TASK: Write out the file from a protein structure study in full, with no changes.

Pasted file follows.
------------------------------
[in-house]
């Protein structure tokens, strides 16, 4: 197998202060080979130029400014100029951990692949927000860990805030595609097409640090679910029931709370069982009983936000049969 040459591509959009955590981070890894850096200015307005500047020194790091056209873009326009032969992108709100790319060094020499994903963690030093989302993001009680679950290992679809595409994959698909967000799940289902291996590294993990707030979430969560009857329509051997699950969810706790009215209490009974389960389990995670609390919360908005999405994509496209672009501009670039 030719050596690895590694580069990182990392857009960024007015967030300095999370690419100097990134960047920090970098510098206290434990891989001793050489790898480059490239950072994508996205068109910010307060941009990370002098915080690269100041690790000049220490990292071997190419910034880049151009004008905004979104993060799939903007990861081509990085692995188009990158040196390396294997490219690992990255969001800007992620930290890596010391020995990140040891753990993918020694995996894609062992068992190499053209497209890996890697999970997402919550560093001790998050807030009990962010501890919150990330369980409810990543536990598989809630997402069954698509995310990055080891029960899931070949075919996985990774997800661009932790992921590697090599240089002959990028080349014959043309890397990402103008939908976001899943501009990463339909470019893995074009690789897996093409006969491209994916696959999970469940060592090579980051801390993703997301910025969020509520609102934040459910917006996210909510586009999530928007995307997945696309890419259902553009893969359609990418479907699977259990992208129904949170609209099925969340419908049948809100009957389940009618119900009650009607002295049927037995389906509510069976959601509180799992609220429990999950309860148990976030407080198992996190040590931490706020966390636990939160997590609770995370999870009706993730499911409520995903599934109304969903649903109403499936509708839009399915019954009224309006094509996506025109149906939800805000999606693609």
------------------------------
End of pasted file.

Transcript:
[in-house]
């Protein structure tokens, strides 16, 4: 197998202060080979130029400014100029951990692949927000860990805030595609097409640090679910029931709370069982009983936000049969 040459591509959009955590981070890894850096200015307005500047020194790091056209873009326009032969992108709100790319060094020499994903963690030093989302993001009680679950290992679809595409994959698909967000799940289902291996590294993990707030979430969560009857329509051997699950969810706790009215209490009974389960389990995670609390919360908005999405994509496209672009501009670039 030719050596690895590694580069990182990392857009960024007015967030300095999370690419100097990134960047920090970098510098206290434990891989001793050489790898480059490239950072994508996205068109910010307060941009990370002098915080690269100041690790000049220490990292071997190419910034880049151009004008905004979104993060799939903007990861081509990085692995188009990158040196390396294997490219690992990255969001800007992620930290890596010391020995990140040891753990993918020694995996894609062992068992190499053209497209890996890697999970997402919550560093001790998050807030009990962010501890919150990330369980409810990543536990598989809630997402069954698509995310990055080891029960899931070949075919996985990774997800661009932790992921590697090599240089002959990028080349014959043309890397990402103008939908976001899943501009990463339909470019893995074009690789897996093409006969491209994916696959999970469940060592090579980051801390993703997301910025969020509520609102934040459910917006996210909510586009999530928007995307997945696309890419259902553009893969359609990418479907699977259990992208129904949170609209099925969340419908049948809100009957389940009618119900009650009607002295049927037995389906509510069976959601509180799992609220429990999950309860148990976030407080198992996190040590931490706020966390636990939160997590609770995370999870009706993730499911409520995903599934109304969903649903109403499936509708839009399915019954009224309006094509996506025109149906939800805000999606693609």